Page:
The LE copy also comes with a huge A1 double-sided poster: one side depicting a star map of chaos-occupied planets, the other being a larger version of IA: 13’s front cover. It is make from thick glossy card, so it should be quite durable, if heavy for a poster.


Now, onto the book. In typical Forge World fashion, it is a large, expensive and heavy tome of knowledge. This £45 book has a lot of fluff in it; a good third to one half of the book is all about the many machines Chaos uses, from captured tanks and rare archeotech all the way up to the Daemon Titans. It goes into far greater detail than GW’s Codexes, and if you are a story lover, this book is perfect for you, even if you don’t play.

The book contains rules for over 20 new units, each with a lot of variety and customisation. Newcomers to the Chaos line-up include the Sicaran (which is brutal), the Ferrum Infernus Dreadnought (Veteran Dreadnoughts), and the Fellblade, something which I prepared for months in advance, luckily enough. We don’t have any of the more unique variants on the Horus Heresy Tanks (such as the venerator and the Glaive) but even these simpler additions are more than enough to make Chaos armies both competitive and fun.

As well as the new units, this book also comes with a fully-fledged up-to-date version of the Renegades and Heretics list from the Siege of Vraks days. This list on its own is worth its weight in gold for anyone who played the Vraks campaign armies and wants something that can take on any modern codex. The list comes with unique war gear options and a tailored warlord traits list which offers many nice bonuses to the army


Essentially a hybrid of the old Vraks army list and the newer Codex: Astra Militarum, it combines newer rules with old. You still have random leadership, but have access to options and combinations to help tackle it, such as Enforcers and the fanatic rule. The list is based around cheap units, with many units being discounted over those found in codex: AM. They do start at BS2 though, but can be upgraded with Militia Training, bringing them in line with their Imperial cousins. Is also a list with endless customisation, with the addition of marks of chaos for most units and commander upgrades. You want to run a horde of mutants? Go ahead. Do you like the idea of a Dark Mechanicum force supported by daemon engines? Perfectly fine. Do you want an evil version of the Hotshot-totting elite Scions? Get cracking. You can make virtually any style of army using this list.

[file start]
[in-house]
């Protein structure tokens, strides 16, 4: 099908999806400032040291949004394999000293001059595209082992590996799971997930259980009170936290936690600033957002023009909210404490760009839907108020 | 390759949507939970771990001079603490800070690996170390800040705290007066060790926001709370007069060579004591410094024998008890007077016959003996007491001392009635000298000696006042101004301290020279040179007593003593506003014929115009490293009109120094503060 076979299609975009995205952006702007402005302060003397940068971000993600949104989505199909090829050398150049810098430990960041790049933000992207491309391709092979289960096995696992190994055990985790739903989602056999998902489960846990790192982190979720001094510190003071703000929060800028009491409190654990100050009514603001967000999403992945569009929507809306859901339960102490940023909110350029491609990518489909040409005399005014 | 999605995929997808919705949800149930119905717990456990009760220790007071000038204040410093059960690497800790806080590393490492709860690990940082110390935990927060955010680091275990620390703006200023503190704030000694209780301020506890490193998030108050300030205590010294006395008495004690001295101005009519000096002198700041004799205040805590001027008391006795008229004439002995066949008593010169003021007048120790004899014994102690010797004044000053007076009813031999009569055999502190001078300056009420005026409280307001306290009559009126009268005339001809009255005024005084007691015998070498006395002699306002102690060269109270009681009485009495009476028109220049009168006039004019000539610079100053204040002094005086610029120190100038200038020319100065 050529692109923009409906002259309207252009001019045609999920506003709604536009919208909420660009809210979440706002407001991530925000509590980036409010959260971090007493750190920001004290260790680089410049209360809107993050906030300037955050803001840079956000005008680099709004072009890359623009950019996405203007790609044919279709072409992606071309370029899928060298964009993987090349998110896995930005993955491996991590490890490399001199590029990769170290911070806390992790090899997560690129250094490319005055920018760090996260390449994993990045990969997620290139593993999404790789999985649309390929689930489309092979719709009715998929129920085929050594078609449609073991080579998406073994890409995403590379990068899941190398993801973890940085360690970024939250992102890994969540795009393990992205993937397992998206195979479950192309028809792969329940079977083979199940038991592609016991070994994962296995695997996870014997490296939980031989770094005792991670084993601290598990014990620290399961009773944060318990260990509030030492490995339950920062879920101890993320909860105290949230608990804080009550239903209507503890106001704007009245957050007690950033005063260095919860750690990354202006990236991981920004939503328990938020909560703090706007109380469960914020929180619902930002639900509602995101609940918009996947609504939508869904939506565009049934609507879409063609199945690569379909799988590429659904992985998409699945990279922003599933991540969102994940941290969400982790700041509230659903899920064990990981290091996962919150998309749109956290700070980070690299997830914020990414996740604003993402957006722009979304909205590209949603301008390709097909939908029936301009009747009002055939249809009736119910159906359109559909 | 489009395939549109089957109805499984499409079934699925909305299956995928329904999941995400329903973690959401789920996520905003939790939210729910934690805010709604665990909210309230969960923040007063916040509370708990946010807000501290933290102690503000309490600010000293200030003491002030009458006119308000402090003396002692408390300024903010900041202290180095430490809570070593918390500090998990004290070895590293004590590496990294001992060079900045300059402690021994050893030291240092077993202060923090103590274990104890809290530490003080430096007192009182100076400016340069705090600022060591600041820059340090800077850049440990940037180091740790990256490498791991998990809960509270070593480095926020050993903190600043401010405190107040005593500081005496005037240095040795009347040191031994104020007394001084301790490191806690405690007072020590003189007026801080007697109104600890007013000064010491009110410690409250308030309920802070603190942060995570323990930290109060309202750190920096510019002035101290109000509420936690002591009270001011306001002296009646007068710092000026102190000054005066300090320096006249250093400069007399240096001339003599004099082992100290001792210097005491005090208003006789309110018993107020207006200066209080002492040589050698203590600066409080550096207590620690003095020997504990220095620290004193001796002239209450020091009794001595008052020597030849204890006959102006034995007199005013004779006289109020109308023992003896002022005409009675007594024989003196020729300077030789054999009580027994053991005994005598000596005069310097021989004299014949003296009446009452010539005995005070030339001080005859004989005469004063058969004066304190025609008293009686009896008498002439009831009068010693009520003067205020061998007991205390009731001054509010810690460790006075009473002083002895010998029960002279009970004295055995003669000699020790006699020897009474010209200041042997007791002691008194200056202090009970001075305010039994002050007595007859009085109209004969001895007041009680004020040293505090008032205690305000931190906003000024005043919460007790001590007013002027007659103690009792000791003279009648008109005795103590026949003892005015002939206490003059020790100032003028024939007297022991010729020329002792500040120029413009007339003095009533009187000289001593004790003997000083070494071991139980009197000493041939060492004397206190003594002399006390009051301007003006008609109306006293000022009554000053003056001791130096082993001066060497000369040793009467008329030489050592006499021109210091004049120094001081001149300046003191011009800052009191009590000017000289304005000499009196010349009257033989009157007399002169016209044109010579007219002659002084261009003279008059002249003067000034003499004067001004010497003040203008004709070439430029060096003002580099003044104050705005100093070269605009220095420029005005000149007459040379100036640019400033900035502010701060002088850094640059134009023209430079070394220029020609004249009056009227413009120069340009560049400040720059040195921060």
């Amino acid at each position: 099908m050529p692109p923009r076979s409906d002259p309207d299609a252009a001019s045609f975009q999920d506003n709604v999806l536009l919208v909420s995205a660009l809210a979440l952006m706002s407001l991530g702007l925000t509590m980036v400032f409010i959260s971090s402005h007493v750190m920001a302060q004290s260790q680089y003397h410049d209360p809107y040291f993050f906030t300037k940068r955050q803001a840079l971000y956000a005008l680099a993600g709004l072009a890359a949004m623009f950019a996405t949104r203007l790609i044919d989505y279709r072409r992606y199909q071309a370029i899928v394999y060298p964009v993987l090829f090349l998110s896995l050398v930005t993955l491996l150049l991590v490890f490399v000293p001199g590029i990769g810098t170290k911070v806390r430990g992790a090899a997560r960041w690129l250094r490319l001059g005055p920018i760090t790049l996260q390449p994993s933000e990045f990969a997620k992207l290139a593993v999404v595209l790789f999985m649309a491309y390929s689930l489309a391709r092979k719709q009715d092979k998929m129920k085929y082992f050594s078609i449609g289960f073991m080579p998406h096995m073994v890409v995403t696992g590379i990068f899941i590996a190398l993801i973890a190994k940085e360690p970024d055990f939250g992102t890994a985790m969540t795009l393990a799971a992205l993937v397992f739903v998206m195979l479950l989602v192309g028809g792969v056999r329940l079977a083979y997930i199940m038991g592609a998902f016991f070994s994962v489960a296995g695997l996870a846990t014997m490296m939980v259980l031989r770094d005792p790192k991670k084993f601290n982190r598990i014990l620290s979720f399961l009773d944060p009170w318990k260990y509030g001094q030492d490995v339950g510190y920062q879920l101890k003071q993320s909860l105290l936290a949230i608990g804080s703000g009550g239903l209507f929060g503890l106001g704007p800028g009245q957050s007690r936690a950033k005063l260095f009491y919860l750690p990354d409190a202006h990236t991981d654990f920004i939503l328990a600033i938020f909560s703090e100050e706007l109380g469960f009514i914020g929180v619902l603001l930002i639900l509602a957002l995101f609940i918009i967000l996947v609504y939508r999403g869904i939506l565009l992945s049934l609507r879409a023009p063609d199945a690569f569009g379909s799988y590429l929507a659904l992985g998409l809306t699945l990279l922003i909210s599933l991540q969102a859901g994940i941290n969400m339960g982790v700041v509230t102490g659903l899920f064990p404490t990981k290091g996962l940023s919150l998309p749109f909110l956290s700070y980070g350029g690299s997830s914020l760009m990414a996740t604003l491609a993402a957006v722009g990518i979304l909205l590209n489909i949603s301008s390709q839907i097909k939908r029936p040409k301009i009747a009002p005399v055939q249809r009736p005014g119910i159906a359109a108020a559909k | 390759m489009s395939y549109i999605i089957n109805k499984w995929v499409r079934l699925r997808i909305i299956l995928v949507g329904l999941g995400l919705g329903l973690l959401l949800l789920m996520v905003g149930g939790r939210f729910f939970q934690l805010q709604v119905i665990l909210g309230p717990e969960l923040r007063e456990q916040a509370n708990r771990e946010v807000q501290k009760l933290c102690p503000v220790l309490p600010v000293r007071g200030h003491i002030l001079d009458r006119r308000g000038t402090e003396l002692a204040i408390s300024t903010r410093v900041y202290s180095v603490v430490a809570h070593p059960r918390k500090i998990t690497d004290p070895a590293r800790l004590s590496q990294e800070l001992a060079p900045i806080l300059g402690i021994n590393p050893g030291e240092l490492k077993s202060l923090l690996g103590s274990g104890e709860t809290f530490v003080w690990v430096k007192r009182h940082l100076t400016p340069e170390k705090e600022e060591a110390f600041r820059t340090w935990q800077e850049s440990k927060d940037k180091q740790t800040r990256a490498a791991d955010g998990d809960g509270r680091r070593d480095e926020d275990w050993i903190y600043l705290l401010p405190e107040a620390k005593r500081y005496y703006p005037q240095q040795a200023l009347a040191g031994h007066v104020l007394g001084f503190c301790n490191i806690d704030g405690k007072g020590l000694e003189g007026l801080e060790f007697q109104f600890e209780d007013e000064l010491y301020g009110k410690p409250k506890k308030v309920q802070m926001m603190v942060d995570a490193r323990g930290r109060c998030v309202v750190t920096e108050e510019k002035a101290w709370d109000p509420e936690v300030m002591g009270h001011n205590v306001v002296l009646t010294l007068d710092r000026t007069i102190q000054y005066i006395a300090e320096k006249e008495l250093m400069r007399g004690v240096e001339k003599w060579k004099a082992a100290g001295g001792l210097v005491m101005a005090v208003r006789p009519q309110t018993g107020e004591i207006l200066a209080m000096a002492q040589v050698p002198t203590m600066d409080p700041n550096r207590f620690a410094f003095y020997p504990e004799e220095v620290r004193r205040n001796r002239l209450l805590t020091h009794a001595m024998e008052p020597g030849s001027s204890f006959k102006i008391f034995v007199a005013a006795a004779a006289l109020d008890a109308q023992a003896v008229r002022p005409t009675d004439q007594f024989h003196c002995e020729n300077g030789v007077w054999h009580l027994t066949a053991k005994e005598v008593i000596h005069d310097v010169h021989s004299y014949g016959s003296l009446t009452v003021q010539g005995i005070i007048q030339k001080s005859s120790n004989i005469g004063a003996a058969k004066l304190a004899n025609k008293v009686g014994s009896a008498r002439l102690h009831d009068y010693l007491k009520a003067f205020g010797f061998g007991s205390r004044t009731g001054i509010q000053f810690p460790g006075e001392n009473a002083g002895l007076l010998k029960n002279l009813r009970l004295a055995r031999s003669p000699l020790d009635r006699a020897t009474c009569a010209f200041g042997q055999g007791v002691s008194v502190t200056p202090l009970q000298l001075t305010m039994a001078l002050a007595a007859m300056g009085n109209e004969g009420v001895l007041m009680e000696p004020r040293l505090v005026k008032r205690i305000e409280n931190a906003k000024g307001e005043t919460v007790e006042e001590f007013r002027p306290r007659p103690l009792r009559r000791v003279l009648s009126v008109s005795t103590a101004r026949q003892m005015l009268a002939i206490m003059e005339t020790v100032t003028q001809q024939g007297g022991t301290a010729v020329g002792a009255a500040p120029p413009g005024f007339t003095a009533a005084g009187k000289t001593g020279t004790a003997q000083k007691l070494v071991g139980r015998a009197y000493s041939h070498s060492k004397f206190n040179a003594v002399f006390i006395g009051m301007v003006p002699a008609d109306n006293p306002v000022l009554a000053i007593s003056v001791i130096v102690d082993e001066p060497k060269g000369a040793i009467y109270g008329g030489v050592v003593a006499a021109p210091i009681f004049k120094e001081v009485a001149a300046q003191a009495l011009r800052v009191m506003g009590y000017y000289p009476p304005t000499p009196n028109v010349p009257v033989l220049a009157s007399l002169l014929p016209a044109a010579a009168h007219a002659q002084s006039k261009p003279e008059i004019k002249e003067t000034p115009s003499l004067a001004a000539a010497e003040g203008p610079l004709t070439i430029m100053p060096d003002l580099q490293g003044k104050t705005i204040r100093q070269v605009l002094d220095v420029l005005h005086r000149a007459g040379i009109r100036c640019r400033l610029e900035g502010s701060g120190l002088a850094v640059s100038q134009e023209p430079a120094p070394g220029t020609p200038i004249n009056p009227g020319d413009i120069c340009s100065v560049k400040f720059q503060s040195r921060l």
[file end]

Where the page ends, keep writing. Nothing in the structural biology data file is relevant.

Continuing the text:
Whilst you do only get one HQ that can be taken as a warlord (Psykers and Enforcers cannot be your warlord), it has six possible upgrades which subtly change your army, bring with it a unique way of playing. Take for example the Dark Magos upgrade, which gives your leader a 3+ save, FNP and T4, access to the Decimator, Defiler (in addition to the Blood Slaughterer and Blight Drones you can take as well) and a range of extra super-heavies, and gives many units the option for FNP. This makes for a much tougher army with access to many deep-striking vehicles. Certainly not your average Guard army.

The list is lacking in a few areas, such as lack of access to some of the AM’s other tanks such as the Taurox/Prime, Manticore/Deathstrike, and weirdly some of the Malcador variants, namely the Twin-Lascannon variant and the Infernus. Still, it has a few new additions, such as access to the Hotshot weaponry, Marauder mercenaries, the Wyvern and Arvus squadrons.

The list has a ton of potential, and in a future post I will be looking at the Renegades and Heretics list in greater detail, taking apart each unit from this mini-codex.

All-in-all this is a must-buy for any self-respecting Chaos player. If you want some added punch, or want to start a Renegade and Heretics army of your own, this is perfect for you. To finish off, here are my top five new units from this book:

Chaos Sicaran-With a twin-linked six-shot rending main gun that ignores jink saves on a tough fast tank frame, this tank is perfect for gunning down the likes of Eldar shielded grav tanks and biker hordes.

Ferrus Infernum Dreadnought-The dreadnought we all wanted. An improved non-crazy Dread with access to more weapons and upgrades, including Siege Dreadnoughts and Daemon Dreadnoughts. Can also be marked for added punch.

Ogryn Berserkers-No longer self-harming, this unit packs a serious punch with a bigger unit cap. Now with added chaos hounds and marks of Chaos.

Chaos Fellblade-Yes! Yes! Yes! A great alternative to those who don’t want a titan or a Brass Scorpion, it comines tough armour, a lot of hull points and a beastly main gun that’s twin linked. That and many Lascannons and an upgrade making Melta near-useless.

Chaos Fire Raptor-as brutal as the imperial one, but more so. With the option to give most of its guns rending (Malefic Ammunition, which is an option for most units with heavy bolters or autocannons) and the ability to shoot separate targets, this attack craft will tear big holes in the enemy.